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Consumer costs jump 8.6 percent in May, driven by record gas prices

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Dan McCaleb | The Center Square

(The Center Square) – The price of food, gas and other consumer goods spiked again in May, as inflation is forcing Americans to make tough decisions about how to spend their money.

According to the U.S. Department of Labor, consumer prices climbed 8.6 percent in May over the same period last year, the largest increase since 1981. From April to May, costs jumped 1 percent, a sharp increase over the 0.3 percent spike from March to April.

The cost of gasoline is driving the 40-year-high inflation, as gas prices rose for the 12th consecutive day overnight. The average cost of a gallon of regular gasoline is now $4.99, according to AAA, a penny from the $5 threshold that motorists in more than 20 states already are paying.

The food index rose 10.1 percent over 12 months and 1.2 percent from April to May. The cost of housing, rent, home energy and airline tickets also saw significant increases. Core prices, which exclude food and energy, rose 6 percent over the year.

Stock futures dropped after Friday's inflation report was released.

Lower income Americans are being hit the hardest by rising prices because they have less discretionary money to spend.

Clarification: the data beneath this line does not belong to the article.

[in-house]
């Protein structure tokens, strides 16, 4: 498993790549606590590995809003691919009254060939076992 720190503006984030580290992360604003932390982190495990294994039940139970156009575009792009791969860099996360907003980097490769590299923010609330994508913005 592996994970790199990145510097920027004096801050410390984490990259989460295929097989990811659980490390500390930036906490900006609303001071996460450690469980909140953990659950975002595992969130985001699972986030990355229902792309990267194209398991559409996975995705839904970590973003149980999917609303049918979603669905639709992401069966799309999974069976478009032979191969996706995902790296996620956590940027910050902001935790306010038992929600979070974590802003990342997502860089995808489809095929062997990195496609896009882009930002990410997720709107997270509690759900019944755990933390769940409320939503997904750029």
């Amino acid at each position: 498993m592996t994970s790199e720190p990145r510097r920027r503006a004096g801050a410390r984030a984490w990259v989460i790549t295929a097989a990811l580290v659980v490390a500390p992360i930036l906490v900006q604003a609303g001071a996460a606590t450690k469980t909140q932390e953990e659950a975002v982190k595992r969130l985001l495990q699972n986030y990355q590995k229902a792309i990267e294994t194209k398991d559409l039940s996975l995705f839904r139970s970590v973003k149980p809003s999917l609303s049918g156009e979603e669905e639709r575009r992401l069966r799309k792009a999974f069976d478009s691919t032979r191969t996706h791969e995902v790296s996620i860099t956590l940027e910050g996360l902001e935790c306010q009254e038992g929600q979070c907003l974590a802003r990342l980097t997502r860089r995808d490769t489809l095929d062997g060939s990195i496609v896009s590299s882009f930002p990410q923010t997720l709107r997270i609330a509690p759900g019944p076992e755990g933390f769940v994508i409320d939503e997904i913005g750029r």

"What's both remarkable and troubling is the lack of discussion over the price level, which is the new 'floor' for prices in the economy," Erik Randolph, director of research at the Georgia Center for Opportunity, said. "The only discussion is about bringing the inflation rate back down. This means that the federal policymakers are willing to leave the price level elevated. Leaving the price level elevated means we are leaving the economically disadvantaged further behind, exacerbating the economic divide in our nation."

A new poll from the Trafalgar group shows that a majority of Americans think President Joe Biden "is intentionally letting gas prices rise to make Americans use less fossil fuels." According to the poll, 53 percent of Americans believe so, 39.6 percent don't think the president is intentionally letting gas prices rise, while 7.4 percent are unsure.

“Surging gas prices are creating immense hardships both for everyday Americans and for our economy at large," Mark Meckler, president of Convention of States Action, said in a statement accompanying the poll. "This stunning data reveals that a majority of voters believe our gas crisis is by design. Specifically, that President Biden is intentionally allowing gas prices to continue to rise in order to advance the political agenda of Washington, DC special interests."

Among other restrictions on the oil and gas industry, Biden halted new leases for drilling on federal lands and ended the Keystone Pipeline project.